HMS Warrior 1781

October 13, 2008

Wing transom

Filed under: misc,The beginning,Vol. 1 — admin @ 10:17 am

The wing transom sits on top of frames 52 and the inner sternpost and defines the upper limit of the stern hull framing.  It has a series of mortices cut into it for the upper stern frame timbering.  I bought a little millling machine a few years back and decided to (finally) use it to cut the mortises.  Not really knowing anything about milling I jumped in…… it didn’t turn out so well.  So I decided ‘nuts, I’ll just cut  them with the table saw’, this worked perfectly.  Here’s the first one I did, with the replacement ready to be cut:

With mortises cut:

Finished wing transom from the top:

and the bottom:

And installed. I had to flatten out the middle portion a little bit to accommodate for the sternpost rabbet.  The overhanging ends will be trimmed down with the next hull sanding:

February 4, 2007

The plans

Filed under: The beginning — admin @ 7:33 pm

Unfortunately the plans for the Warrior do not come with the practicum, you need to order them separately from Harold Hahn. What’s more they aren’t even the plans for the Warrior, but rather the plans for the HMS Alfred – another 74 gun ship in the same class as the Warrior. Fortunately the framing and basic construction is the same so the plans work well. The Warrior has different carvings and decorations, but Rev. Romero provides those later. Make sure to ask Mr. Hahn for a copyright waiver when you order them so that no one will question you if you want to enlarge or copy them.

When the plans arrived, I unrolled them and laid them out on the floor. They are drawn in 1/8 inch scale and my first impression was, “hey that’s pretty small”. So I ran down to Kinkos and enlarged them by 150% up to 3/16″ scale. Wow, what a difference that makes, as my son said, “now those are real man sized” Here’s a pic with the original 1/8″ plans laid on top of the 3/16″ plans (with a 12″ ruler thrown in for scale) :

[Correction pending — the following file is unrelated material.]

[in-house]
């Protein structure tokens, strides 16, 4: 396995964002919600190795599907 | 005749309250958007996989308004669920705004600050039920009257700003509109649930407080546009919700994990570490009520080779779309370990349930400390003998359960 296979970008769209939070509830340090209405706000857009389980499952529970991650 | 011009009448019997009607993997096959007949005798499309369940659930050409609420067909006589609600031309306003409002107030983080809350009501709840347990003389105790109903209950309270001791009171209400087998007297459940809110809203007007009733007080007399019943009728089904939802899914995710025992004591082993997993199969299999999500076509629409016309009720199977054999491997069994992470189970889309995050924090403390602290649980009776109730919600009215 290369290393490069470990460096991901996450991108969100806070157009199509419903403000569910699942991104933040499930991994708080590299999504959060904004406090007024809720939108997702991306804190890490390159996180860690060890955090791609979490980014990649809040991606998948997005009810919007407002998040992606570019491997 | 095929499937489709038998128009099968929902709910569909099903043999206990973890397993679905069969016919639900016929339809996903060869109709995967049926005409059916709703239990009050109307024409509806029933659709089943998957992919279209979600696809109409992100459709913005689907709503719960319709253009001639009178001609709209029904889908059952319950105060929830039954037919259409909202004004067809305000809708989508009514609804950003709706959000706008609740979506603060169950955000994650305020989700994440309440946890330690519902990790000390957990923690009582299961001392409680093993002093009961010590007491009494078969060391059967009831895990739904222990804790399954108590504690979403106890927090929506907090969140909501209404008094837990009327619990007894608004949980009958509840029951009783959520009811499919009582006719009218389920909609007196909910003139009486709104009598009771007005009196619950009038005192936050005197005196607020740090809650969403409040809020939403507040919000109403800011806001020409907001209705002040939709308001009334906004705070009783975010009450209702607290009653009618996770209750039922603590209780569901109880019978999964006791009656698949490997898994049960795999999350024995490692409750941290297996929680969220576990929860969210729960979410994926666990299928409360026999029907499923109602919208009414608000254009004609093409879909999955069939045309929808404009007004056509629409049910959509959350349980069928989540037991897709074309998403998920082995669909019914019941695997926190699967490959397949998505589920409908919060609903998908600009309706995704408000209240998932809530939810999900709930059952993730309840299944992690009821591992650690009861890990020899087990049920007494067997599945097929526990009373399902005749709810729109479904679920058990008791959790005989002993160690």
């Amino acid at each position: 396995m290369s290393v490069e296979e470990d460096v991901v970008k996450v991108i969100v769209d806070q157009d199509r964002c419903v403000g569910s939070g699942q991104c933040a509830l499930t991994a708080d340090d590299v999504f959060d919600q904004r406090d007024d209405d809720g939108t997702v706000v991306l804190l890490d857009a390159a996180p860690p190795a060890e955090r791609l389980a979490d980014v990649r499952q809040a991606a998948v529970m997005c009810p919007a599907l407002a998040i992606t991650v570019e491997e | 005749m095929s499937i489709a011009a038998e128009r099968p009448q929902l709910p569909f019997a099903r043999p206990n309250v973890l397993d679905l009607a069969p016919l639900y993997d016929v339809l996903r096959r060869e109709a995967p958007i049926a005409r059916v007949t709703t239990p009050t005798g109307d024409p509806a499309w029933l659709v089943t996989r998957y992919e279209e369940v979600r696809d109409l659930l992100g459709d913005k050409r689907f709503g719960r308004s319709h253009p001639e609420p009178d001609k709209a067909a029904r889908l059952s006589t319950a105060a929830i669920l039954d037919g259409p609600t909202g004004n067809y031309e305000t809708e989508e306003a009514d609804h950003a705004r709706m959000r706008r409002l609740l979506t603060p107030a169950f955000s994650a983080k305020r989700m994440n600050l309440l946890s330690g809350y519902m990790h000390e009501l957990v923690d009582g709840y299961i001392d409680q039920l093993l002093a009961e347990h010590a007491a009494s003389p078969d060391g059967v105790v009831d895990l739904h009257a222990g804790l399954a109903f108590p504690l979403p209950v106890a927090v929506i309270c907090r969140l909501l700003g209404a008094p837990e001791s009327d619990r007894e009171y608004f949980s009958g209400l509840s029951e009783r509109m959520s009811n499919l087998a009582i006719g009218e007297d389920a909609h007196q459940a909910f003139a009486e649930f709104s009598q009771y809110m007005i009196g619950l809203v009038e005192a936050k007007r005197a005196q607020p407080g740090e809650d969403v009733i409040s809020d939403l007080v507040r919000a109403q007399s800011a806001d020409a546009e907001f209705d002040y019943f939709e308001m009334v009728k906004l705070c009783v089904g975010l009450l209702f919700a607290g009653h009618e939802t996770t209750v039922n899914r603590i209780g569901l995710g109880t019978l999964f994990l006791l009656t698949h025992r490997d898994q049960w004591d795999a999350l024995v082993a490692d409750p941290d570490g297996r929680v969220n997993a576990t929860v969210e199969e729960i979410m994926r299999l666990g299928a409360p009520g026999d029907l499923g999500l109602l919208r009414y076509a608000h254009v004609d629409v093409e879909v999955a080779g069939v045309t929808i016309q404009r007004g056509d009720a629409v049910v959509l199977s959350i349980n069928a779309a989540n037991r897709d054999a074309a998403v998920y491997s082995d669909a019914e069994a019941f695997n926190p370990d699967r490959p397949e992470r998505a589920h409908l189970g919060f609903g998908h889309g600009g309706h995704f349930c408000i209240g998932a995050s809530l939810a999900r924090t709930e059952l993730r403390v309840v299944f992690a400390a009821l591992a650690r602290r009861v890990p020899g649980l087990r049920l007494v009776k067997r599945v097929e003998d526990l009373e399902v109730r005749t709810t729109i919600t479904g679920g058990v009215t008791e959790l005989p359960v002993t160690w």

plans

The large format copier at Kinkos did a great job enlarging the plans, I made 1 inch vertical and horizontal marks on the originals and they were exactly 1.5 inches long on the enlarged copies.

3/16″ seems to really be the perfect size for this ship model. 1/8″ is too small and 1/4″ would be absolutely HUGE.

Oscillating Spindle Sander

Filed under: The beginning — admin @ 7:13 pm

I picked up an oscillating spindle sander on sale for $89.00 at Harbor Freight tools today – can’t beat that price. It looks to me to be identical to the Ryobi model. I hooked my shop vac up to it and it is essentially dust free in use.oscillating spindle sander

February 3, 2007

Tooling up and securing the wife’s blessings

Filed under: The beginning — admin @ 10:36 pm

After reading through volume 1 of the practicum, I realized that 1. Holy Crap this is going to take forever. 2. Holy Crap this is going to be expensive. 3. I don’t have near enough tools.

Whenever I want to get something expensive my usual modus operandi is to start whining, a little more each day until my wife finally says, “OK, shut up and just get it”. This method has worked the past 17 years and I was gearing up to start my weeks long assault on her, but the first time I brought it up she just said, “I think that’s great, you should do it, the boys can help too.” so clearly my wife either had a stroke some time just after Christmas or she wants jewelry. I’m not sure which it is, but I have had her complete support in this project so far (and let me tell you, I have spent some money over the past few weeks). She’s a great woman and I love her more every day.